[Date Prev][Date Next][Thread Prev][Thread Next][Date Index][Thread Index]
Re: 6to4 using ::FFFF:0000:0000/96 (mail.comcast.net AAAA record weirdness)
On Jan 27, 2008, at 12:54 PM, Rémi Després wrote:
I agree with Erik that this is an OS problem.
IMHO, he dual stack OS of the host, when it has to send a packet to
a mapped address, should use its IPv4 stack (ref RFC 2553 - 3.7)
If the application has selected this address as destination, it
must be because no IPv6 address other than IPv4 mapped was available
(no address with a longer source-destination match, in particular
none with at least a 2000::/3 match).
It is therefore guaranteed that the destination is IPv4-only.
Using the IPv4 stack then works nicely.
Would FreeBDSD have done it, there not have been any problem.
Just to clarify, since I think I might have not stated this part
FreeBSD was running on the 6to4 relay server, the clients in
question(the systems actually initiating the traffic) appeared to all
be Windows based.
FreeBSD doesn't seem to ever try to send ::ffff:0:0/96 over a 6to4
connection, which I believe is the correct thing to do. The original
client shouldn't have used its v6 stack at all when accessing a v4
freebsd# nslookup -querytype=AAAA mappedtest.your.org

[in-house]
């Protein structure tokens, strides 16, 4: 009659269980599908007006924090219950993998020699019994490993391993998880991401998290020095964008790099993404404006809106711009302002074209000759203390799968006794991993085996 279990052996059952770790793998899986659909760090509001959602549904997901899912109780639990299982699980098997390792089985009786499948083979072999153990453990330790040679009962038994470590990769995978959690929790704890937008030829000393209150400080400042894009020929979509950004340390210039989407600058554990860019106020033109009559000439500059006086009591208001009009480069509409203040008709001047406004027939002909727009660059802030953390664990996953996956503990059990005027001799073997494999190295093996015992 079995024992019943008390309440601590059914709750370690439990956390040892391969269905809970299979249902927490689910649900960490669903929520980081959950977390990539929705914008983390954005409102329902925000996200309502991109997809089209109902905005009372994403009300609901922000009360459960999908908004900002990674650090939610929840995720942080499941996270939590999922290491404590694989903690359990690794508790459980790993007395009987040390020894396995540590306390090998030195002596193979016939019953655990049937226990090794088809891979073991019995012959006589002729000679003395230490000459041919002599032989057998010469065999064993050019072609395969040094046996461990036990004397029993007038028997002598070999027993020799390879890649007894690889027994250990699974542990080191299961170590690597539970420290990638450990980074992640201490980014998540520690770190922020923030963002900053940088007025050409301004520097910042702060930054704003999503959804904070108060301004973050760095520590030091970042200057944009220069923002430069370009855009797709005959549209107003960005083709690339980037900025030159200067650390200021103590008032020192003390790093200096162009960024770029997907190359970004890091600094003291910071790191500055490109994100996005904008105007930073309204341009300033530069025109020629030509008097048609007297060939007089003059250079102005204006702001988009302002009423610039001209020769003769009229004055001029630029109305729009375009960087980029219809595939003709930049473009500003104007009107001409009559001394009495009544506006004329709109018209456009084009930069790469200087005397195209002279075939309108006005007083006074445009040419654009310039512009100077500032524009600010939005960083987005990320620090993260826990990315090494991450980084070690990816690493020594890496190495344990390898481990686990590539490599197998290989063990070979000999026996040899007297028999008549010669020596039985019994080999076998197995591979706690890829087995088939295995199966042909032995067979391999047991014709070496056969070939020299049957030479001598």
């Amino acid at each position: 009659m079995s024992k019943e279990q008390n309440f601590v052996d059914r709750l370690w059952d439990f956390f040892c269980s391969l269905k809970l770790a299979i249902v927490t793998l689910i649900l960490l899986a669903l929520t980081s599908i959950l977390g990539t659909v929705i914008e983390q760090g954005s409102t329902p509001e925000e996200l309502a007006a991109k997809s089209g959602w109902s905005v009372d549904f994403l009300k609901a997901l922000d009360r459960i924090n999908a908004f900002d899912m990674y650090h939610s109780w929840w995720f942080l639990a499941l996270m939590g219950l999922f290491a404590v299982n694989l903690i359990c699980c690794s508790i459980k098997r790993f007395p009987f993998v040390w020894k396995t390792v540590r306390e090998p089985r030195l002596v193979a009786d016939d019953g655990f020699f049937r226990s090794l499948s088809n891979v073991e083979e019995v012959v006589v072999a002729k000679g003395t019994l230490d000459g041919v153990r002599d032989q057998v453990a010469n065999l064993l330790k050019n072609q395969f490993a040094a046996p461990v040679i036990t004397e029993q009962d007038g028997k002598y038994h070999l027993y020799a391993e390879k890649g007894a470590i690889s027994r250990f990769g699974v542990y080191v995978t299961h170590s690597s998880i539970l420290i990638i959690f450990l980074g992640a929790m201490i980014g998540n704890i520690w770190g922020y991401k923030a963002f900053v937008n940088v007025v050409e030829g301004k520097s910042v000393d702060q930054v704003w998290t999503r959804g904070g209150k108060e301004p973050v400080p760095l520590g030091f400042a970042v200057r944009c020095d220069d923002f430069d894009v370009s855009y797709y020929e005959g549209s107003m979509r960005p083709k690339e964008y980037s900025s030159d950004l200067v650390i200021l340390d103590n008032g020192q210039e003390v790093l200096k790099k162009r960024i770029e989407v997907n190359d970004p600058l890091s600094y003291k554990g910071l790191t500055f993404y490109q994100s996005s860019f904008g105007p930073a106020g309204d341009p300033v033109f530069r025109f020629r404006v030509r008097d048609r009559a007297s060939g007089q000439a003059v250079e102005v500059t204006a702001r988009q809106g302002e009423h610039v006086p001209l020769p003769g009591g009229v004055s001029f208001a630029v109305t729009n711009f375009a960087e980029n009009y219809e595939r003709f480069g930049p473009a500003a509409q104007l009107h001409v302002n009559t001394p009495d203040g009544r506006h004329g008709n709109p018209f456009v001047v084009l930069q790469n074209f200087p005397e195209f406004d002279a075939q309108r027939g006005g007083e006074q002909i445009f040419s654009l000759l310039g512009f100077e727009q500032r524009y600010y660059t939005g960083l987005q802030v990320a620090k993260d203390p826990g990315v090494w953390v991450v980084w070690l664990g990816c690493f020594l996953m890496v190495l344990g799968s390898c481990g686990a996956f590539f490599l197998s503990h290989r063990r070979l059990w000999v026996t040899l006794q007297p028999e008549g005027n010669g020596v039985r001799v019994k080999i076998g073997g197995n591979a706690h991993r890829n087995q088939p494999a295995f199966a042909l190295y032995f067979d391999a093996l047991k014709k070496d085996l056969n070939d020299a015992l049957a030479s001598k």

mappedtest.your.org has AAAA address ::ffff:126.96.36.199
send some test traffic to it:
freebsd# telnet mappedtest.your.org 6789
telnet: connect to address ::ffff:188.8.131.52: Connection refused
telnet: Unable to connect to remote host
then watch on tcpdump:
19:38:55.191823 IP freebsdbox.63865 > 184.108.40.206.6789: S
811563213:811563213(0) win 65535 <mss 1460,nop,wscale
4,nop,nop,timestamp 3955202055 0,sackOK,eol>
19:38:55.192043 IP 220.127.116.11.6789 > freebsdbox.63865: R 0:0(0) ack
811563214 win 0
Nothing touched 6to4 there.
However, trying the same thing from an XP box using 6to4:
14:18:44.780353 IP 18.104.22.168 > 22.214.171.124: IP6 2002:451f:6311::451f:
6311.1026 > ::ffff:126.96.36.199.6789: S 2991418190:2991418190(0) win
So, I think it's XP not doing the right thing here... XP should be
selecting its own v4 stack instead of trying to shove packets
to ::ffff:0:0/96 down 6to4... correct?
I've got a contact in Microsoft that works with their v6
implementation that I'll get in touch with to see if I can figure out
why Windows is doing this.